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Madeleine McCann: The Pain Of Empathy

by | 1st, June 2007

I KNOW a Madeleine. A friend called me and said how terrible it must be for me that Madeleine McCann has gone missing. Every time I hear the name I must feel the pain. Er no…

It’s more like this:

I have not been kept up all night because I’m worrying about Madeleine McCann. My mood doesn’t do a U-turn every time Cuddle Cat is mentioned on ITV News. I care, of course I care, it would be inhuman not to, but if you really want to know, I think the public references to a private thing such as a child’s soft toy are in poor taste, as are the overfamiliar abbreviation of the girl’s name to bring us closer to the scene of this wretched mystery. Worse than the abbreviations are the people who correct the abbreviators: “It’s Madeleine, not Maddy. That’s what the parents call her,” in an offended tone as if they know her, or have been personally affected. People talk about “feeling the McCanns’ pain”, but we do not, and cannot.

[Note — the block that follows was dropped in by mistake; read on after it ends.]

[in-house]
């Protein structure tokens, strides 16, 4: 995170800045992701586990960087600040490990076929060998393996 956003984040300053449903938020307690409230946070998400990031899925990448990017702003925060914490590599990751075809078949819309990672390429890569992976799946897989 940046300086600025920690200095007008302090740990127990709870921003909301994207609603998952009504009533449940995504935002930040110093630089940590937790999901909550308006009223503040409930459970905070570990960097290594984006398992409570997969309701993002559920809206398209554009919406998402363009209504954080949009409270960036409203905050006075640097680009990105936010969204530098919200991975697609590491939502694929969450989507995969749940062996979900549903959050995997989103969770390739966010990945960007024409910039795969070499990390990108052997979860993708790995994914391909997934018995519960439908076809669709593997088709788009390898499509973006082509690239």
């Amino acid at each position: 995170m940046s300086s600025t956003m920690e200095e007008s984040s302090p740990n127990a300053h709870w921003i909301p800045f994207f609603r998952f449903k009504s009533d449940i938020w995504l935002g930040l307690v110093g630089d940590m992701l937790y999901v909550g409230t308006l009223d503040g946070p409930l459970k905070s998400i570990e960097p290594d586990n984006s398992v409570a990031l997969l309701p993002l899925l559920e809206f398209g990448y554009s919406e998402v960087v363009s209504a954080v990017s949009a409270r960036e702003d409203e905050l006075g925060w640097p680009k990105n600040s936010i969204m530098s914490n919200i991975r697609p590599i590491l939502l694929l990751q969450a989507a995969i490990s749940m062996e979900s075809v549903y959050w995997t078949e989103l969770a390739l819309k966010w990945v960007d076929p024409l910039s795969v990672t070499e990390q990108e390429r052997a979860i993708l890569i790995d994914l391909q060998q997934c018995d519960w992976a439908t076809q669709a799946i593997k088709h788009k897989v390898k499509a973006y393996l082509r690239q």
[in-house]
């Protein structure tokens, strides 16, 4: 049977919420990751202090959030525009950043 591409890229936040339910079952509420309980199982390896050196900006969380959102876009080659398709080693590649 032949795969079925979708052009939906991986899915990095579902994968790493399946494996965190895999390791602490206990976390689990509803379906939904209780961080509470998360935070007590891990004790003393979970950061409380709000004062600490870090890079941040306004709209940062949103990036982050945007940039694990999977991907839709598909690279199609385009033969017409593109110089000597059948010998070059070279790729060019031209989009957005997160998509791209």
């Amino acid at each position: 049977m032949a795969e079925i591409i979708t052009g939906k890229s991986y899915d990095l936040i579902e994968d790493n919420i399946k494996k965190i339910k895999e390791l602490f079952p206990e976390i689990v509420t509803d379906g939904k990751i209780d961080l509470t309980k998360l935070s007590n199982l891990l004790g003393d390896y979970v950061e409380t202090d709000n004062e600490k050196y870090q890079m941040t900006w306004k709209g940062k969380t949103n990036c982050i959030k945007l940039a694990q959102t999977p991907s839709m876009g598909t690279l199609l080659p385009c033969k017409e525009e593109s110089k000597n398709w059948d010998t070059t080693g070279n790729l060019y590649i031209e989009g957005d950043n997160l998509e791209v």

As Mick Hume notes:

But perhaps we should first take a look at ourselves, and see what it says about our society that a family tragedy can be turned into a public spectacle, which, unless something dramatic happens, looks set to run for longer than Big Brother this summer.

The parody. The Maddy Catty. The public spectacle…



Posted: 1st, June 2007 | In: Reviews Comment (1) | Follow the Comments on our RSS feed: RSS 2.0 | TrackBack | Permalink